From Balloon Juice:
Time to call the Senate again
by David Anderson
at 2:12 pm on September 6, 2017
Graham-Cassidy would shift money from states that have successfully implemented the ACA to non-expansion states and then ratchet down the block grants.
Time to call the Senate again.
We need to run out the clock to 12:01 October 1, 2017 at which point the healthcare reconciliation instructions expire. Encourage Senate Democrats to submit bills to the CBO for scoring so that they are back-logged and can not rapidly score anything that needs to be scored for reconciliation. Call and encourage the Sanders budget team to go to town with the Parliamentarian. 24 days need to be burned.
Here’s what’s in Graham-Cassidy:
There’s one Obamacare repeal bill left standing. Here’s what’s in it.
By Kim Soffen
Sept. 6, 2017
After a dramatic series of failed Senate votes in July, there’s one repeal-and-replace plan for the Affordable Care Act left standing. Trump is pushing for a vote, per Politico, and John McCain has announced his support, but the bill has yet to gain significant traction.
The proposal, crafted by Sens. Bill Cassidy (R-La.), Lindsey O. Graham (R-S.C.) and Dean Heller (R-Nev.), essentially turns control of the health-care markets over to the states. Rather than funding Medicaid and subsidies directly, that money would be put into a block grant that a state could use to develop any health-care system it wants. It also allows states to opt out of many ACA regulations. “If you like Obamacare, you can keep it,” Graham has said, using a common nickname for the health-care law. “If you want to replace it, you can.”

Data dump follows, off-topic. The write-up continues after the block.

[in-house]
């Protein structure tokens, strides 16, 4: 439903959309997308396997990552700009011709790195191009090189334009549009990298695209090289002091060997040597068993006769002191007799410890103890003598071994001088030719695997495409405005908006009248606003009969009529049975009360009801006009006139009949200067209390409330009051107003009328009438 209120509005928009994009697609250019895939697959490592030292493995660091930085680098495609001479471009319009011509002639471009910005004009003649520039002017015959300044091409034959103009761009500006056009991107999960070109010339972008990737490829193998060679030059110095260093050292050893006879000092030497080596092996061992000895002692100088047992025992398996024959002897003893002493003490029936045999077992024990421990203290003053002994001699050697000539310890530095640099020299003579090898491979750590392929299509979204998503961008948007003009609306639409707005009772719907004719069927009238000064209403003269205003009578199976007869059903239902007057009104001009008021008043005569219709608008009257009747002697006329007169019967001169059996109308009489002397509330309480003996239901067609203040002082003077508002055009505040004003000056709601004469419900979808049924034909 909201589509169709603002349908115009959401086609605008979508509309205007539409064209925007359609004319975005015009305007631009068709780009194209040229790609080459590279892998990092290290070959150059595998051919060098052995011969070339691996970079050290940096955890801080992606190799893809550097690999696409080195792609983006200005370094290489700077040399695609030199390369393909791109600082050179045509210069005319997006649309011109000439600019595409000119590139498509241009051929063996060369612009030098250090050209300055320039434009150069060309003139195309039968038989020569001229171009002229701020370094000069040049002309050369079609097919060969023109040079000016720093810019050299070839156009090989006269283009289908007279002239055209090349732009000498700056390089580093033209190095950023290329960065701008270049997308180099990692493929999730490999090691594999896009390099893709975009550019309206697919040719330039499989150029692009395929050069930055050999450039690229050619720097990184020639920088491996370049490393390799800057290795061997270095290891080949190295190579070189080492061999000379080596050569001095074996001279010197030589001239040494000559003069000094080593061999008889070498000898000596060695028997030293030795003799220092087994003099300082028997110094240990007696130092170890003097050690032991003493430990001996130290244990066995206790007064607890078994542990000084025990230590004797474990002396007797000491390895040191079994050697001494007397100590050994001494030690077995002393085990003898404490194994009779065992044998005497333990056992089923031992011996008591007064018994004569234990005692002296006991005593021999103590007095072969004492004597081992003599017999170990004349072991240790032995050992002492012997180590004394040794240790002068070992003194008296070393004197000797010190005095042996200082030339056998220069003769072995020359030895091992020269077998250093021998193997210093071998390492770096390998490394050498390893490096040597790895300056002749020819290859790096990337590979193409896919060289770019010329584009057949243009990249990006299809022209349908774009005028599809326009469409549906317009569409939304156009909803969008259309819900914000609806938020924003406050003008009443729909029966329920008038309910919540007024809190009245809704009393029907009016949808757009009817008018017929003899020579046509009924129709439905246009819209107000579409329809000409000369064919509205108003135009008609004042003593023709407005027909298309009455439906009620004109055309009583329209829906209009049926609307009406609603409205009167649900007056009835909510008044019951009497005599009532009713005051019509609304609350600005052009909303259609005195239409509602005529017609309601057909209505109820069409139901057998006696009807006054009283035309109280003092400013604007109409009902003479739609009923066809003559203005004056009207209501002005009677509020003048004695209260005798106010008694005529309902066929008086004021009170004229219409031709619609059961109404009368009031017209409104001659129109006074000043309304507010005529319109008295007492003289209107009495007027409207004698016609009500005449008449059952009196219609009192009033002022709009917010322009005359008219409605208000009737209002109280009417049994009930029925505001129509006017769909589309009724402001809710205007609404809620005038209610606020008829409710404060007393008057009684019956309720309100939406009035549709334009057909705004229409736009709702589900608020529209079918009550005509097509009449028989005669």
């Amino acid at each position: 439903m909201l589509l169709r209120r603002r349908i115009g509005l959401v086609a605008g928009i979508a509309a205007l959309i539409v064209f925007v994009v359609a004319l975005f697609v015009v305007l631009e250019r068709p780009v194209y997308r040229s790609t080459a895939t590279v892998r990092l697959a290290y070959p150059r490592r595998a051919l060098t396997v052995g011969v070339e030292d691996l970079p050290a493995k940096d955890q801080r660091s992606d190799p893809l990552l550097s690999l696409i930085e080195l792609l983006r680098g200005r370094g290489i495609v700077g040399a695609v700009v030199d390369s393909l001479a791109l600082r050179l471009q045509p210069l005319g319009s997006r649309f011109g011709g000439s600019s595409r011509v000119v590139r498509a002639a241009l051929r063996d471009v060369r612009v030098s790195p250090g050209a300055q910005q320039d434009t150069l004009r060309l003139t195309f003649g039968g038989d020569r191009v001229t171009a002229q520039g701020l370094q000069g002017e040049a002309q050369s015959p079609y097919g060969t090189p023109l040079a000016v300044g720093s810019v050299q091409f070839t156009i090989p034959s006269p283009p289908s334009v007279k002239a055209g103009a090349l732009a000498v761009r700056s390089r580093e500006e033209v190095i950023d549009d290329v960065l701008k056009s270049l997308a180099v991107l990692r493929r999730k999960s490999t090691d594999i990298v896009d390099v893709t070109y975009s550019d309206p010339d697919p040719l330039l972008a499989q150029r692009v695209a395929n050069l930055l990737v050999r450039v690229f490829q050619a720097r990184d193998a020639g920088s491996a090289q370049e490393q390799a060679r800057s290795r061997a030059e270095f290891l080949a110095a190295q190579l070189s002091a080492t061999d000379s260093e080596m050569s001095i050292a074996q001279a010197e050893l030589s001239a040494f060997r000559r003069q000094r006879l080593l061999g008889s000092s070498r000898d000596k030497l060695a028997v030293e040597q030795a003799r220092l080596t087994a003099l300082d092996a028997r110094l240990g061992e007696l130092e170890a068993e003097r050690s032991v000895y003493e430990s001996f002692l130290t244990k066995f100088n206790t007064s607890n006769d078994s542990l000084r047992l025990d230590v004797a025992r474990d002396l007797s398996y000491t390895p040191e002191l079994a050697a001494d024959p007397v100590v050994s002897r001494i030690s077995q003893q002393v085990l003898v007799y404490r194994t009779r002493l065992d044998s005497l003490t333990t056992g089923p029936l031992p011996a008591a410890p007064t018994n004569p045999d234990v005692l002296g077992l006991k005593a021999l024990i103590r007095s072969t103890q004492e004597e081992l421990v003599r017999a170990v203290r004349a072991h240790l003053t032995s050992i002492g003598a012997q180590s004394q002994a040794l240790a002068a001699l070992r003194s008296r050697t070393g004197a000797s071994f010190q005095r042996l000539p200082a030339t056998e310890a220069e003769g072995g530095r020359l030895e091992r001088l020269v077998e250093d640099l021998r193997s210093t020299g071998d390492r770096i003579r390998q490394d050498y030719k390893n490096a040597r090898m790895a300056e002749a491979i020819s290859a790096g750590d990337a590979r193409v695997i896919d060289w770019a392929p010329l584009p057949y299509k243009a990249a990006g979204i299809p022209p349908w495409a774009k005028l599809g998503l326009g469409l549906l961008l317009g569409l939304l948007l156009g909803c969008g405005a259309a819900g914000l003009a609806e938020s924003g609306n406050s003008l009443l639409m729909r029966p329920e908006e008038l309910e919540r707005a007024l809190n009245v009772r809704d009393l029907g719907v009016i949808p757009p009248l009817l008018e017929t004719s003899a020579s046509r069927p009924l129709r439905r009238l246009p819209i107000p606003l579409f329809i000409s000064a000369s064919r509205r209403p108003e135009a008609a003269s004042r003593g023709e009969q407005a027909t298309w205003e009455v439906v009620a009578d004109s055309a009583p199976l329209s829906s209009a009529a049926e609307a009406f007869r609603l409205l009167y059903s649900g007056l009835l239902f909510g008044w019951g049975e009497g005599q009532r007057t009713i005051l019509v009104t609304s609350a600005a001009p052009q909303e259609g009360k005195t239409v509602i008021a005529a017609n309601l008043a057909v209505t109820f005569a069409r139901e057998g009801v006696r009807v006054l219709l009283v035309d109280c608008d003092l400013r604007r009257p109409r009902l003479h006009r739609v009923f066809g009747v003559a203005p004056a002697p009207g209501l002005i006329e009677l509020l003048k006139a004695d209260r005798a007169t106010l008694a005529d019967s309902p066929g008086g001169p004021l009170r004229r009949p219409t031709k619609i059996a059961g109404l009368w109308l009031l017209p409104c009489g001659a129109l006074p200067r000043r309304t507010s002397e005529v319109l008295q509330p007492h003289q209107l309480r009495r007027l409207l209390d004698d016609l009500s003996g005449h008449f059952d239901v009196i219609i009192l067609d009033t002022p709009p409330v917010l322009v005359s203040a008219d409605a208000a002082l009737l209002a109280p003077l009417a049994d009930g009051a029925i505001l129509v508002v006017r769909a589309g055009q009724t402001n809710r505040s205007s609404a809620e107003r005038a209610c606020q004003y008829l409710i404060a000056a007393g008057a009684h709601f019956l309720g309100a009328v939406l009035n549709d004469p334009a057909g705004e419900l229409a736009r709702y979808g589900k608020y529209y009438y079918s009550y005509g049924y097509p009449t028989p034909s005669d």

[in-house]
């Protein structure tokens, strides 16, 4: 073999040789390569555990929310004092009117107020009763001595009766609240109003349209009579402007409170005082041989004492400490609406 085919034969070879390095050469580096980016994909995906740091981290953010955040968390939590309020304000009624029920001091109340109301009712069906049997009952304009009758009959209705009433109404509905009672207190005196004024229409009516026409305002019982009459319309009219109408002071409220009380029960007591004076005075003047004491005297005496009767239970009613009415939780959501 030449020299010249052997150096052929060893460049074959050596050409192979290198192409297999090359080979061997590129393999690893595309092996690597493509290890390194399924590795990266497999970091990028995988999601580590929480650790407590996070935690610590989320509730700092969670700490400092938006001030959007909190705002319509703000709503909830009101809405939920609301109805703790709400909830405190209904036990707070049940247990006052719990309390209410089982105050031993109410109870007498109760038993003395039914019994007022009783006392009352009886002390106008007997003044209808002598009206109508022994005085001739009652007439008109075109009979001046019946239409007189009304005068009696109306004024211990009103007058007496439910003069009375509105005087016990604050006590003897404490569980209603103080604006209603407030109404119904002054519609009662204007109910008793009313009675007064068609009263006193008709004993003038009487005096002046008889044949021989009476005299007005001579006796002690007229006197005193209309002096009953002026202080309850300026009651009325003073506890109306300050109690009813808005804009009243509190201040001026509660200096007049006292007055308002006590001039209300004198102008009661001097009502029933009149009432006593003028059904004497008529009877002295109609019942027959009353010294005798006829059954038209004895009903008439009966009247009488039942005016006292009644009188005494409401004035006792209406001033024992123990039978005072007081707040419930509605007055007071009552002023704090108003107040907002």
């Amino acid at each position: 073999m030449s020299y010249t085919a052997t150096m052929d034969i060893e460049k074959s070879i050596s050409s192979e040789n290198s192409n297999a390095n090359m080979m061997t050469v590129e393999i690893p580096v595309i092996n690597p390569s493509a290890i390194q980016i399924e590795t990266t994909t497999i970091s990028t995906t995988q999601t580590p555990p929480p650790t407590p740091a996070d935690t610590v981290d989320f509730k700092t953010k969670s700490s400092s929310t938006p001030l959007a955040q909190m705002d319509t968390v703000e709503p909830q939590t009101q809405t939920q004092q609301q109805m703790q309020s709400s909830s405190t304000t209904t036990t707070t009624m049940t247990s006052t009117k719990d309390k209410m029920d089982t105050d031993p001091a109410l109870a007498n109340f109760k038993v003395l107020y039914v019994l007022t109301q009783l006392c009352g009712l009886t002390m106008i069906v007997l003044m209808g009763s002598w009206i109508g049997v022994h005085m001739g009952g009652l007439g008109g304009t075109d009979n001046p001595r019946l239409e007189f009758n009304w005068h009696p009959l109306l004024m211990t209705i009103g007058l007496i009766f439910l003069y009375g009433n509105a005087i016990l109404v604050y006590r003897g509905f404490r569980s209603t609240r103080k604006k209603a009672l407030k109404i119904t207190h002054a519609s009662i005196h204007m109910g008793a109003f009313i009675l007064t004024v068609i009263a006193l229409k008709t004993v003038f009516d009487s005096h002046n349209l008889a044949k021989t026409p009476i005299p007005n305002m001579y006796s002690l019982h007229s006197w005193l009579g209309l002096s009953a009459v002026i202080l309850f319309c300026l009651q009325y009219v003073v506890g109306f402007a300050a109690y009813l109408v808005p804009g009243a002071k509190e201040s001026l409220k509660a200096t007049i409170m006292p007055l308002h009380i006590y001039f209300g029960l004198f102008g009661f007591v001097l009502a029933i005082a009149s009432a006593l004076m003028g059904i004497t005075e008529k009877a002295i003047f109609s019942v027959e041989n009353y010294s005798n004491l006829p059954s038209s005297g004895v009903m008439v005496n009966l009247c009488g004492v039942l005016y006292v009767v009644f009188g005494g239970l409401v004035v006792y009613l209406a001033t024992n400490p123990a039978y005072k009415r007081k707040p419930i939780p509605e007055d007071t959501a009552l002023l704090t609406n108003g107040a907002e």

In reality, that may not be true. The Medicaid expansion and subsidy funding would be cut sharply compared to current spending, going to zero in a decade.
“You can’t actually keep the same program if your federal funding is being cut by a third in 2026,” said Aviva Aron-Dine, a senior fellow at the left-leaning Center on Budget and Policy Priorities. And even putting aside the cuts, she said, the block grant structure would fundamentally change the health-care landscape. “[Funding] is capped, so it wouldn’t go up and down with the economy,” when fewer or more people become eligible for subsidies.
These demons continue to want to take away healthcare from the most vulnerable. We must pick up the fight against them once again.
Call your Rep and Senators